Freeways had and will continue to have an important role in the United States, particularly as conveyors of people and goods. But, this recovering freeway nerd knows there are a number of locations where they NEVER should have been built and should be removed as soon as possible. Most of these places are in inner cities and their presence has left an enduring scar on the community. Unfortunately, my childhood hometown of Indianapolis is and continues to be one of those places despite recently having the opportunity to at least partially rectify the wrong. It isn’t alone.

Even today, some states (particularly Texas and North Carolina) remain hellbent on constructing new freeways or continuing to widen old ones through the heart of their cities. Apparently, wearing blinders helps them avoid the insurmountable research findings about “induced demand” that advise against taking such Orwellian actions. Sad…

Examples of micromobility – Source:

Perhaps, as newer forms of individual and mass transportation grow in popularity, the need/desire for maintaining inner-city freeways will abate. Low-speed vehicles (LSVs), electric vehicles (EVs), electric bikes, mopeds, scooters, and other micromobility options could dissuade more people from being or becoming freeway nerds. The addition/expansion of modern mass transit systems could do the same, particularly for those who reside further from the city core. If so, perhaps future generations will realize that inner-city freeways are dinosaurs that need to be replaced with safer, people/nature-friendly, and energy-efficient street level transportation options. Meanwhile freeways can be left for the perimeter of the city and as speedy connectors between metropolitan areas. Only time will tell, but this recovering freeway nerd hopes that such improvements come sooner versus later. Peace!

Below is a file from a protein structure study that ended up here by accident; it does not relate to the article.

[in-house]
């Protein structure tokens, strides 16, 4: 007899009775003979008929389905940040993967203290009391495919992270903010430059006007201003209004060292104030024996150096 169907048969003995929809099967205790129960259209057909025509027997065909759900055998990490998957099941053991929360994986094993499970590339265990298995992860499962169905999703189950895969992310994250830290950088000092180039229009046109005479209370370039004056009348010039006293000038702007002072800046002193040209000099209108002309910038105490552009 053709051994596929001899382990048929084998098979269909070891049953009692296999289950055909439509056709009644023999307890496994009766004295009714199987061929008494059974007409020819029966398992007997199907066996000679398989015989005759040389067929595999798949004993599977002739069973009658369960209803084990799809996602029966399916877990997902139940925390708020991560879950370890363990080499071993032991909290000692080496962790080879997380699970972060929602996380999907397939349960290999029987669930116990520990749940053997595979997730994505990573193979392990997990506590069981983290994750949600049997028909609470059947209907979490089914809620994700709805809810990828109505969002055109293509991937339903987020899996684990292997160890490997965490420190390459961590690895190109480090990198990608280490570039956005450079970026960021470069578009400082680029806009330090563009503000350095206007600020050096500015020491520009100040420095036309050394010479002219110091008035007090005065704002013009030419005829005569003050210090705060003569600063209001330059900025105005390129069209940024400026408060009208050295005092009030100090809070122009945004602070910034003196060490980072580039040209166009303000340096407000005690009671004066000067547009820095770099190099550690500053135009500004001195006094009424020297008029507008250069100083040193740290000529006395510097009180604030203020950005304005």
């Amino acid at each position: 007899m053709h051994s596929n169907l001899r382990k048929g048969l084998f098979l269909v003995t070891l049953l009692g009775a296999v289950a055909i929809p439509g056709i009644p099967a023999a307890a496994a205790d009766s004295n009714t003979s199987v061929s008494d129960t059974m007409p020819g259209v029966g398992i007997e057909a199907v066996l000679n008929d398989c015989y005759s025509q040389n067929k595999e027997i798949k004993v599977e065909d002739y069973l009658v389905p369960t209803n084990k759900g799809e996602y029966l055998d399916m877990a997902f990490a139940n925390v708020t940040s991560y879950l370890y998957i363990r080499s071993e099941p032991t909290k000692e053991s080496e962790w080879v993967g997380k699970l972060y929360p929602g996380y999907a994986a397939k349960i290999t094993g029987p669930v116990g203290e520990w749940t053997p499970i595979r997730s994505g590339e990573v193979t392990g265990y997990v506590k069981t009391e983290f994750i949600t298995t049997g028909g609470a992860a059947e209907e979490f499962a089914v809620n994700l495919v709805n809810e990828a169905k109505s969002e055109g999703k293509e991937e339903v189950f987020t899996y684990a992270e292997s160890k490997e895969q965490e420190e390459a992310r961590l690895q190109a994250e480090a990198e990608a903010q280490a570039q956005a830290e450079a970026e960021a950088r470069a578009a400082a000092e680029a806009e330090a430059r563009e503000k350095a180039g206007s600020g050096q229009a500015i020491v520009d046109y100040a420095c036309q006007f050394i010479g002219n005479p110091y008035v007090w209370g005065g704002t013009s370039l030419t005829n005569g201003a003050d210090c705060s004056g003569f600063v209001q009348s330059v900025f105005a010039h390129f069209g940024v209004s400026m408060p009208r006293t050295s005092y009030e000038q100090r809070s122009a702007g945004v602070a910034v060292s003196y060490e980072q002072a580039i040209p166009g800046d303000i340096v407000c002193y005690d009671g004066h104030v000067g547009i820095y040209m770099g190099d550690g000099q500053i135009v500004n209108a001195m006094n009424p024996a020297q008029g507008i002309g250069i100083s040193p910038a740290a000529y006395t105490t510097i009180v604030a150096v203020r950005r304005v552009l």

This entry was posted in Active transportation, Advocacy, Alternative transportation, bicycling, bike sharing, Biking, bridges, Bus transportation, Cars, cities, civics, climate change, commerce, culture, density, distribution, downtown, economic development, electric vehicles, energy, engineering, environment, EVs and hybrids, fun, futurism, geography, health, Highway displacement, highways, historic preservation, history, humanity, infrastructure, land use, nature, new urbanism, Passenger rail, pictures, placemaking, planning, politics, pollution, poverty, product design, racism, rail, Railroads, recreation, Renewable Energy, revitalization, scenic byways, social equity, spatial design, sprawl, sustainability, technology, topography, tourism, Trade, traffic, trails, transit, transportation, Travel, trucking, tunnels, urban design, urban planning, visual pollution, walking and tagged , , , , , , , , , , , . Bookmark the permalink.